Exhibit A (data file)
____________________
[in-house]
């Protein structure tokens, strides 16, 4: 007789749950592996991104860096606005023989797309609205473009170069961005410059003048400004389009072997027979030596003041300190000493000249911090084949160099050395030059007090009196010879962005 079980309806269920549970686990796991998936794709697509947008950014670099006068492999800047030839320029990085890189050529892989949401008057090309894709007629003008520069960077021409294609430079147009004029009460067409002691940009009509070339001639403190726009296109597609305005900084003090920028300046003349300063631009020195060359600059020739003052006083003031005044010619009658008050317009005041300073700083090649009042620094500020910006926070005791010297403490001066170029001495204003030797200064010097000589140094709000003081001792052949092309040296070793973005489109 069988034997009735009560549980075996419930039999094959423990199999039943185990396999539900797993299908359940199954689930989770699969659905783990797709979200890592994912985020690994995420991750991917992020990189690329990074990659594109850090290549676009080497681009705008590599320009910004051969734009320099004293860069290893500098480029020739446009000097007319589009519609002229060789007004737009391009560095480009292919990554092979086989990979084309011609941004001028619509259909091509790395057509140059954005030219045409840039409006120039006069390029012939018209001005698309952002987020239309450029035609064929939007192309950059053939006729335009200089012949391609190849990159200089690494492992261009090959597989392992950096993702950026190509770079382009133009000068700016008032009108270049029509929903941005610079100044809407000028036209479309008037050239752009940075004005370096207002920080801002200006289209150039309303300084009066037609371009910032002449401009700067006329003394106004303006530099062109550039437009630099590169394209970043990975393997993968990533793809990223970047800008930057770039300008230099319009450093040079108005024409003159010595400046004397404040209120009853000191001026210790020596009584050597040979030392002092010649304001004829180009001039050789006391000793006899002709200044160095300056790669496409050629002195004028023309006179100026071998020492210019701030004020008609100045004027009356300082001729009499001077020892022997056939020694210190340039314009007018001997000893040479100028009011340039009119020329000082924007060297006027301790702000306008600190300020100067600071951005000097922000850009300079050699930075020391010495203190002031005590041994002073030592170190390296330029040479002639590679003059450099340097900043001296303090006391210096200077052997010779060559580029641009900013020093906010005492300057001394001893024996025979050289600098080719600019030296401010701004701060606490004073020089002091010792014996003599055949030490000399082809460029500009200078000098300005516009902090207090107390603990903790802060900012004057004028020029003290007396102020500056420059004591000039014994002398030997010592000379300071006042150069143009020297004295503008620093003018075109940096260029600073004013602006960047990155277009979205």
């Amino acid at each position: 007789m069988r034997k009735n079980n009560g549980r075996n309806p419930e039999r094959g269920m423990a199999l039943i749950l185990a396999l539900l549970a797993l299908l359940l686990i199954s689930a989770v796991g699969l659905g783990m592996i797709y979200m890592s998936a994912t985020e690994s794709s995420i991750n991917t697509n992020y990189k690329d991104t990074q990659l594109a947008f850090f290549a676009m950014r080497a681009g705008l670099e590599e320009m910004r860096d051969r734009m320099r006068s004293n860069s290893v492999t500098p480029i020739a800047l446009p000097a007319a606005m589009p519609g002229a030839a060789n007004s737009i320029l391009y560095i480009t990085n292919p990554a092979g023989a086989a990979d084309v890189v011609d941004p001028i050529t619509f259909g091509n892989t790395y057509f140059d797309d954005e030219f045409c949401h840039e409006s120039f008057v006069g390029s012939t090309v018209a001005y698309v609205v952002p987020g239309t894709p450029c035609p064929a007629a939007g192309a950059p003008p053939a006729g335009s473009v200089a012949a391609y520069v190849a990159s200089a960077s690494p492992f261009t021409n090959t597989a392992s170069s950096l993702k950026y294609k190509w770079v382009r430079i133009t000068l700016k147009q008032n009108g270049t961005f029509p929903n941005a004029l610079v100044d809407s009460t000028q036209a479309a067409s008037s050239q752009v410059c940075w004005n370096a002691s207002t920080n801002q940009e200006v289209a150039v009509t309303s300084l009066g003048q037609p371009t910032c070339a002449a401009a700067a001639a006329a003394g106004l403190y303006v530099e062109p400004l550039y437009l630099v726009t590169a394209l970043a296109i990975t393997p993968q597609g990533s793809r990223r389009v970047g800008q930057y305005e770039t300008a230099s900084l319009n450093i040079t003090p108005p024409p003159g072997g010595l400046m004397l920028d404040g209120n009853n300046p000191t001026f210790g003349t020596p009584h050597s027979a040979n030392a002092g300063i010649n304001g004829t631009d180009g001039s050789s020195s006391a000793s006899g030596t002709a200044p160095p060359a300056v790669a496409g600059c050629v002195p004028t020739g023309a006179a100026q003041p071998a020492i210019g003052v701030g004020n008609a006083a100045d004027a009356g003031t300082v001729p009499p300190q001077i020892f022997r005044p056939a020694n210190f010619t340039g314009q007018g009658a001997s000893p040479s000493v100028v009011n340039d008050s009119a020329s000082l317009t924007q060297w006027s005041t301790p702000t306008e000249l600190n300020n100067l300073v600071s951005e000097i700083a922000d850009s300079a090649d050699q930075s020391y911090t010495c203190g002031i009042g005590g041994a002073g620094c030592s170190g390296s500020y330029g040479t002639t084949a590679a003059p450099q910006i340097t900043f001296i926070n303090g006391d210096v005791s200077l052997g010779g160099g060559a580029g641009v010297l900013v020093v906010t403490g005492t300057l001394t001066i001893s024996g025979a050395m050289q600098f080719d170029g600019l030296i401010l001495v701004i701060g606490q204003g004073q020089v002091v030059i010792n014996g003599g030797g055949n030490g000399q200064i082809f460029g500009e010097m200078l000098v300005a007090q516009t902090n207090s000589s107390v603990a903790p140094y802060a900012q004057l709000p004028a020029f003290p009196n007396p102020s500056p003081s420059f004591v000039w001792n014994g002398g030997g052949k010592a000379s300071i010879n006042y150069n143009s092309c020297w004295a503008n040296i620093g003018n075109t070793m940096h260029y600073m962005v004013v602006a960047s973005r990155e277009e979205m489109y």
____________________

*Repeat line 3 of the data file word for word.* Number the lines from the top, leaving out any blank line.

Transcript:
């Amino acid at each position: 007789m069988r034997k009735n079980n009560g549980r075996n309806p419930e039999r094959g269920m423990a199999l039943i749950l185990a396999l539900l549970a797993l299908l359940l686990i199954s689930a989770v796991g699969l659905g783990m592996i797709y979200m890592s998936a994912t985020e690994s794709s995420i991750n991917t697509n992020y990189k690329d991104t990074q990659l594109a947008f850090f290549a676009m950014r080497a681009g705008l670099e590599e320009m910004r860096d051969r734009m320099r006068s004293n860069s290893v492999t500098p480029i020739a800047l446009p000097a007319a606005m589009p519609g002229a030839a060789n007004s737009i320029l391009y560095i480009t990085n292919p990554a092979g023989a086989a990979d084309v890189v011609d941004p001028i050529t619509f259909g091509n892989t790395y057509f140059d797309d954005e030219f045409c949401h840039e409006s120039f008057v006069g390029s012939t090309v018209a001005y698309v609205v952002p987020g239309t894709p450029c035609p064929a007629a939007g192309a950059p003008p053939a006729g335009s473009v200089a012949a391609y520069v190849a990159s200089a960077s690494p492992f261009t021409n090959t597989a392992s170069s950096l993702k950026y294609k190509w770079v382009r430079i133009t000068l700016k147009q008032n009108g270049t961005f029509p929903n941005a004029l610079v100044d809407s009460t000028q036209a479309a067409s008037s050239q752009v410059c940075w004005n370096a002691s207002t920080n801002q940009e200006v289209a150039v009509t309303s300084l009066g003048q037609p371009t910032c070339a002449a401009a700067a001639a006329a003394g106004l403190y303006v530099e062109p400004l550039y437009l630099v726009t590169a394209l970043a296109i990975t393997p993968q597609g990533s793809r990223r389009v970047g800008q930057y305005e770039t300008a230099s900084l319009n450093i040079t003090p108005p024409p003159g072997g010595l400046m004397l920028d404040g209120n009853n300046p000191t001026f210790g003349t020596p009584h050597s027979a040979n030392a002092g300063i010649n304001g004829t631009d180009g001039s050789s020195s006391a000793s006899g030596t002709a200044p160095p060359a300056v790669a496409g600059c050629v002195p004028t020739g023309a006179a100026q003041p071998a020492i210019g003052v701030g004020n008609a006083a100045d004027a009356g003031t300082v001729p009499p300190q001077i020892f022997r005044p056939a020694n210190f010619t340039g314009q007018g009658a001997s000893p040479s000493v100028v009011n340039d008050s009119a020329s000082l317009t924007q060297w006027s005041t301790p702000t306008e000249l600190n300020n100067l300073v600071s951005e000097i700083a922000d850009s300079a090649d050699q930075s020391y911090t010495c203190g002031i009042g005590g041994a002073g620094c030592s170190g390296s500020y330029g040479t002639t084949a590679a003059p450099q910006i340097t900043f001296i926070n303090g006391d210096v005791s200077l052997g010779g160099g060559a580029g641009v010297l900013v020093v906010t403490g005492t300057l001394t001066i001893s024996g025979a050395m050289q600098f080719d170029g600019l030296i401010l001495v701004i701060g606490q204003g004073q020089v002091v030059i010792n014996g003599g030797g055949n030490g000399q200064i082809f460029g500009e010097m200078l000098v300005a007090q516009t902090n207090s000589s107390v603990a903790p140094y802060a900012q004057l709000p004028a020029f003290p009196n007396p102020s500056p003081s420059f004591v000039w001792n014994g002398g030997g052949k010592a000379s300071i010879n006042y150069n143009s092309c020297w004295a503008n040296i620093g003018n075109t070793m940096h260029y600073m962005v004013v602006a960047s973005r990155e277009e979205m489109y």